Judith Miller, the New York Times reporter who decided that principles were still worth going to jail for, was getting ready for her gourmet lunch in prison when President Bush urged Americans to be patient and “not to prejudge the outcome of the investigation based on media reports."
The president was referring to the investigation on the rol played by his top political advisor and, for many, the gray eminence behind Bush's political gains, Karl Rove, who sat quietly behind Mr. Bush as he spoke to reporters.
Sources have it that Rove is indeed involved in the leaking of the name of CIA agent Valerie Plame, in what was generally seen as political revenge against her husband, Joseph Wilson, who was a fierce critic of the Iraq war and wrote a column showing that the case for war was exaggerated.
Miller is in jail for not revealing her sources, regardless of the fact that she didn't even write a story, when she perceived she was been used to further the administration's purposes. Matt Cooper has testified in front of the Grand Jury and has pointed to Rove, who had previously told White House press secretary that he had nothing to do with the issue.
The president had promised to give a one way ticket out of Washington to whomever in his administration was linked to the leaking of Plame's name. (Now, of course, Rove didn't say her name. He only said 'Wilson's wife,' and since polygamy isn't a crime, it could have been anyone in Wilson's harem.)
But, as Republicans are saying, this is mere politics. So, since the President asked for patience, let's use our time as quiet Americans to recall some unrelated facts, while we wait for the outcome of the investigation.
Wilson said the case for war was exaggerated. Time has proven him sadly correct. There were no weapons of mass destruction in Iraq, no yellow cake being sold, no case for war. But Plame's career was over anyway. And latest numbers indicate that over 128,000 civilians have patiently died there, along with over 1,600 American soldiers. All of this in a supposedly altruistic quest to bring freedom of the press and the ability to preserve the confidentiality of the sources to Iraq.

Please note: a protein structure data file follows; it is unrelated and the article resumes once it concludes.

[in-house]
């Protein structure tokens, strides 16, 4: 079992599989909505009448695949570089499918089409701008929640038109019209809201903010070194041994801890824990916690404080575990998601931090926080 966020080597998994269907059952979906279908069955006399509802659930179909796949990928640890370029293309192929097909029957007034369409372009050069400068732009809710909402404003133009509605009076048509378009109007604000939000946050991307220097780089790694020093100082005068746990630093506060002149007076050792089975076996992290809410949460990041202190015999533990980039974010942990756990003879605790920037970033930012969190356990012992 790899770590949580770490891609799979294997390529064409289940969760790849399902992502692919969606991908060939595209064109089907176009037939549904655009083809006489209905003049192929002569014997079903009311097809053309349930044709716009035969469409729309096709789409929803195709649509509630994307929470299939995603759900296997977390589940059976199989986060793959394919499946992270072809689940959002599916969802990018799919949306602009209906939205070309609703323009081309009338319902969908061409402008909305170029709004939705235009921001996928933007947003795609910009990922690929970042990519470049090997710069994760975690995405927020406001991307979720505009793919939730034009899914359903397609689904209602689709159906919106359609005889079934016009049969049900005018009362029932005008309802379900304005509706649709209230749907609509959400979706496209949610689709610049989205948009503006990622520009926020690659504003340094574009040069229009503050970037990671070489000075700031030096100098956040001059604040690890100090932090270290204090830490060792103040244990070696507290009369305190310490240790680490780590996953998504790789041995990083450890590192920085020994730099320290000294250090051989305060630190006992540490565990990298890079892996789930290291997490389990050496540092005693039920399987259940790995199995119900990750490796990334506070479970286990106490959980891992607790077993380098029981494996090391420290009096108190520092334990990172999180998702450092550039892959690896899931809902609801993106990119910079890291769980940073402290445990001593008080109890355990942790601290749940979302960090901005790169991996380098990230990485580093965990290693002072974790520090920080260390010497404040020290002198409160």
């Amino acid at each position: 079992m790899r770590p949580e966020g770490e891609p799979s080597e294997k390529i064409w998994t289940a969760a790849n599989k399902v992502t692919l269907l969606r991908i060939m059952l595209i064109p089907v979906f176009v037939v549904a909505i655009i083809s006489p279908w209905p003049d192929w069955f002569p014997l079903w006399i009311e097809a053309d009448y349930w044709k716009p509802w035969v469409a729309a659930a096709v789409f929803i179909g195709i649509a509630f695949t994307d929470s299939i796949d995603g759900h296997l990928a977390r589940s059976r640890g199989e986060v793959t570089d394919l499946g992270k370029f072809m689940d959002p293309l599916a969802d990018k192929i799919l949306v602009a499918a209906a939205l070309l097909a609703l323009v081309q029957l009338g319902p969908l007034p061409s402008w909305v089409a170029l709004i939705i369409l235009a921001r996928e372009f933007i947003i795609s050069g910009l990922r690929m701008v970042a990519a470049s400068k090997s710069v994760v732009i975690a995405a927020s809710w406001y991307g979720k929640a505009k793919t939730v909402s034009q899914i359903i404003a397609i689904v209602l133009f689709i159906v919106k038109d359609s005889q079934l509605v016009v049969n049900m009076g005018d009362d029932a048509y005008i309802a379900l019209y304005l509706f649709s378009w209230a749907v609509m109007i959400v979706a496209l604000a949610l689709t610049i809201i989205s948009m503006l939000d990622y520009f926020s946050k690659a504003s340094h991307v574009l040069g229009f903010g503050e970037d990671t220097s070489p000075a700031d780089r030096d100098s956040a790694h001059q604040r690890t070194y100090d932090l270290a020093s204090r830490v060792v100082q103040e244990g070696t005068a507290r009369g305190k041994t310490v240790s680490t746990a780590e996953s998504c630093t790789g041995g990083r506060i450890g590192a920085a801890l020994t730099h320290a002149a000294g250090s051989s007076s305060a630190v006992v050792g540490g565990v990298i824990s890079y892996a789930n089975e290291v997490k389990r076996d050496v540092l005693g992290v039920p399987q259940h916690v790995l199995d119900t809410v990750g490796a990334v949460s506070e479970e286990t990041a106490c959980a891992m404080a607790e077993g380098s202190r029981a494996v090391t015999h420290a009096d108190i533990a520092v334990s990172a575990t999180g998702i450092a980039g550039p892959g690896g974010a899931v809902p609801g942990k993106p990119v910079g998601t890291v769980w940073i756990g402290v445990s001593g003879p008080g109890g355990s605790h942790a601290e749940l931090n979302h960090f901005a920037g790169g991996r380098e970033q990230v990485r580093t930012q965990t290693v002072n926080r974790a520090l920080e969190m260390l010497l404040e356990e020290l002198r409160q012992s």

That war in Iraq also would have helped fight terrorists there – yes, those terrorists that weren't there in the first place, but that the President, in absence of any other justification for an unjust and illegal war, keeps mentioning in the same sentence with September 11, 2001 – so we didn't have to fight them at home. I guess London is not home, is it?
Patience was dwindling when the pictures of more than 20 dead Iraqi children showed up on the screens. Probably the parents of those children do need some of that therapy Rove said liberals and Democrats wanted to provide for the September 11 attackers.
Rove is a man of action, not like those weak liberals that did not want to respond to the carnage of 9-11 with over two years of sustained carnage. And patience is required here too, since nobody knows when or how we may be able to extricate ourselves from that mess we created.
Who could teach us a thing or two about patience are the detainees in the Guantanamo prison camp. They have been there for two years now, many of them don't even know why, without access to lawyers, and without the quaint Geneva Conventions except “ where military necessity has allowed."
Patience, the President asked... and the public will quietly wait.
Wednesday, July 27, 2005
Patience, he asked
From the Washington's Voz, the bilingual newspaper of Washington DC Metro Area.